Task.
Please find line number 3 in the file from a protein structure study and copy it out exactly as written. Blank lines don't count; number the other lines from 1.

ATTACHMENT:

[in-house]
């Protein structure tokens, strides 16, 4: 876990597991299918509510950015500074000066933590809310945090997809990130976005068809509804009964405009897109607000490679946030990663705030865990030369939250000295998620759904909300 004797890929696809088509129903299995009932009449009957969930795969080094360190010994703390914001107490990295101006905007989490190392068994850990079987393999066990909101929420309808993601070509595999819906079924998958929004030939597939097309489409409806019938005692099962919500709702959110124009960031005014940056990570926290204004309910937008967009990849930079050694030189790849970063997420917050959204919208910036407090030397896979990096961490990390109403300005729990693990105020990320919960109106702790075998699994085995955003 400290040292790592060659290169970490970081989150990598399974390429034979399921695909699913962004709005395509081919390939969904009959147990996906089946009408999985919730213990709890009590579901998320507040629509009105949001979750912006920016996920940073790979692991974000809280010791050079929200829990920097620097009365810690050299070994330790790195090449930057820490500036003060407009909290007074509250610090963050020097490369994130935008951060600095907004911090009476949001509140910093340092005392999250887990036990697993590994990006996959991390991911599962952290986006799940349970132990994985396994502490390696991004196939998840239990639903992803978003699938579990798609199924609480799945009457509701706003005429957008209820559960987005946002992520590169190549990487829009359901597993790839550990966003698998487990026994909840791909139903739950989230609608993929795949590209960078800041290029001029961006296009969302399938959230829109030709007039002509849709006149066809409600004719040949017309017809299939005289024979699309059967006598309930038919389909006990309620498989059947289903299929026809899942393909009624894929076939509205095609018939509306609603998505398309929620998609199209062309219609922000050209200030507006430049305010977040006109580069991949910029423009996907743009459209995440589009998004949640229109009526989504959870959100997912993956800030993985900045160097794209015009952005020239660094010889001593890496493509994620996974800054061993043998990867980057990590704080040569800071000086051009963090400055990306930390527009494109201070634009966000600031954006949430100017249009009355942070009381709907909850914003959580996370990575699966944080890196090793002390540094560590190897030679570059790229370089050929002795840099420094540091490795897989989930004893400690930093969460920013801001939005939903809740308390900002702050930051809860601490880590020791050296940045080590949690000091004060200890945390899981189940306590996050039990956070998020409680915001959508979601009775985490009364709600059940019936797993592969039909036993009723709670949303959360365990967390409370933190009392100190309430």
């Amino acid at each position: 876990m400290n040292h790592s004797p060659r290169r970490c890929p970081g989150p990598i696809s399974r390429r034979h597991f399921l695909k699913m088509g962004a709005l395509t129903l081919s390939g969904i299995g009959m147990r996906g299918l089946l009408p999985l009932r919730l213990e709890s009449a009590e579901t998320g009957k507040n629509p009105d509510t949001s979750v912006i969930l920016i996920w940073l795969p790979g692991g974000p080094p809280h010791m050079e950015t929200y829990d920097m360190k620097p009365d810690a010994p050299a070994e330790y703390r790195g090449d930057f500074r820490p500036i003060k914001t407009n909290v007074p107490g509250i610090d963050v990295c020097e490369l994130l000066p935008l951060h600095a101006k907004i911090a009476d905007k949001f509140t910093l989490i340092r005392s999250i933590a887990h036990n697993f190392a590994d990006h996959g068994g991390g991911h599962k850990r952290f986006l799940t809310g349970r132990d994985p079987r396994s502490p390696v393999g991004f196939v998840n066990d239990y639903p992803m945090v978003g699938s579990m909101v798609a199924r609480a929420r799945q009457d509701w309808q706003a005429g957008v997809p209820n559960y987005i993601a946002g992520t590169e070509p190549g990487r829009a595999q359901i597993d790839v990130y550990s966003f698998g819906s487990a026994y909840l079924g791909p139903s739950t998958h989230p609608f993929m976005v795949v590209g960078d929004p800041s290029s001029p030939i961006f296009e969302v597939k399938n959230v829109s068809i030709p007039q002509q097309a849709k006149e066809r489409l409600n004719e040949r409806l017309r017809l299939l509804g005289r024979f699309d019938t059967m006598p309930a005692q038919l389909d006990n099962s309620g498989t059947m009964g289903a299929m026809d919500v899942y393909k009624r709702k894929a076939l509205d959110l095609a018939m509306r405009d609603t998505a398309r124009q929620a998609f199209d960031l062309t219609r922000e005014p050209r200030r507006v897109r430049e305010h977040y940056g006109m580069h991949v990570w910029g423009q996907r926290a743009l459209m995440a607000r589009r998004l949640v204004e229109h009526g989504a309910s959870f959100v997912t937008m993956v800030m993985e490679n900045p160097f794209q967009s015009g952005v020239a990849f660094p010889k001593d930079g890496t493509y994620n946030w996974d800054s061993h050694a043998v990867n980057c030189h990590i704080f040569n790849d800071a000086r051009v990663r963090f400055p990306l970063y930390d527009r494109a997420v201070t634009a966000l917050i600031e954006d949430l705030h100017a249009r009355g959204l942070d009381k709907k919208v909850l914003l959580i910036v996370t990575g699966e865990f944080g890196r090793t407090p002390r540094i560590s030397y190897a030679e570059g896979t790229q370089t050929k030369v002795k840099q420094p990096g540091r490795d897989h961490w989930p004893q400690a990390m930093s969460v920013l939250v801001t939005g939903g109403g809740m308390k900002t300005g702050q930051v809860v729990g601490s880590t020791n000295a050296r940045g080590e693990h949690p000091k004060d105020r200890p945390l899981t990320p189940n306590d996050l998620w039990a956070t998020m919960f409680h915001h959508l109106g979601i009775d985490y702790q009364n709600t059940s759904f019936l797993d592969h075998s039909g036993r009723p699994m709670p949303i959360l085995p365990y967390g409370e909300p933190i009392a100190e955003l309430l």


């Amino acid at each position: 876990m400290n040292h790592s004797p060659r290169r970490c890929p970081g989150p990598i696809s399974r390429r034979h597991f399921l695909k699913m088509g962004a709005l395509t129903l081919s390939g969904i299995g009959m147990r996906g299918l089946l009408p999985l009932r919730l213990e709890s009449a009590e579901t998320g009957k507040n629509p009105d509510t949001s979750v912006i969930l920016i996920w940073l795969p790979g692991g974000p080094p809280h010791m050079e950015t929200y829990d920097m360190k620097p009365d810690a010994p050299a070994e330790y703390r790195g090449d930057f500074r820490p500036i003060k914001t407009n909290v007074p107490g509250i610090d963050v990295c020097e490369l994130l000066p935008l951060h600095a101006k907004i911090a009476d905007k949001f509140t910093l989490i340092r005392s999250i933590a887990h036990n697993f190392a590994d990006h996959g068994g991390g991911h599962k850990r952290f986006l799940t809310g349970r132990d994985p079987r396994s502490p390696v393999g991004f196939v998840n066990d239990y639903p992803m945090v978003g699938s579990m909101v798609a199924r609480a929420r799945q009457d509701w309808q706003a005429g957008v997809p209820n559960y987005i993601a946002g992520t590169e070509p190549g990487r829009a595999q359901i597993d790839v990130y550990s966003f698998g819906s487990a026994y909840l079924g791909p139903s739950t998958h989230p609608f993929m976005v795949v590209g960078d929004p800041s290029s001029p030939i961006f296009e969302v597939k399938n959230v829109s068809i030709p007039q002509q097309a849709k006149e066809r489409l409600n004719e040949r409806l017309r017809l299939l509804g005289r024979f699309d019938t059967m006598p309930a005692q038919l389909d006990n099962s309620g498989t059947m009964g289903a299929m026809d919500v899942y393909k009624r709702k894929a076939l509205d959110l095609a018939m509306r405009d609603t998505a398309r124009q929620a998609f199209d960031l062309t219609r922000e005014p050209r200030r507006v897109r430049e305010h977040y940056g006109m580069h991949v990570w910029g423009q996907r926290a743009l459209m995440a607000r589009r998004l949640v204004e229109h009526g989504a309910s959870f959100v997912t937008m993956v800030m993985e490679n900045p160097f794209q967009s015009g952005v020239a990849f660094p010889k001593d930079g890496t493509y994620n946030w996974d800054s061993h050694a043998v990867n980057c030189h990590i704080f040569n790849d800071a000086r051009v990663r963090f400055p990306l970063y930390d527009r494109a997420v201070t634009a966000l917050i600031e954006d949430l705030h100017a249009r009355g959204l942070d009381k709907k919208v909850l914003l959580i910036v996370t990575g699966e865990f944080g890196r090793t407090p002390r540094i560590s030397y190897a030679e570059g896979t790229q370089t050929k030369v002795k840099q420094p990096g540091r490795d897989h961490w989930p004893q400690a990390m930093s969460v920013l939250v801001t939005g939903g109403g809740m308390k900002t300005g702050q930051v809860v729990g601490s880590t020791n000295a050296r940045g080590e693990h949690p000091k004060d105020r200890p945390l899981t990320p189940n306590d996050l998620w039990a956070t998020m919960f409680h915001h959508l109106g979601i009775d985490y702790q009364n709600t059940s759904f019936l797993d592969h075998s039909g036993r009723p699994m709670p949303i959360l085995p365990y967390g409370e909300p933190i009392a100190e955003l309430l």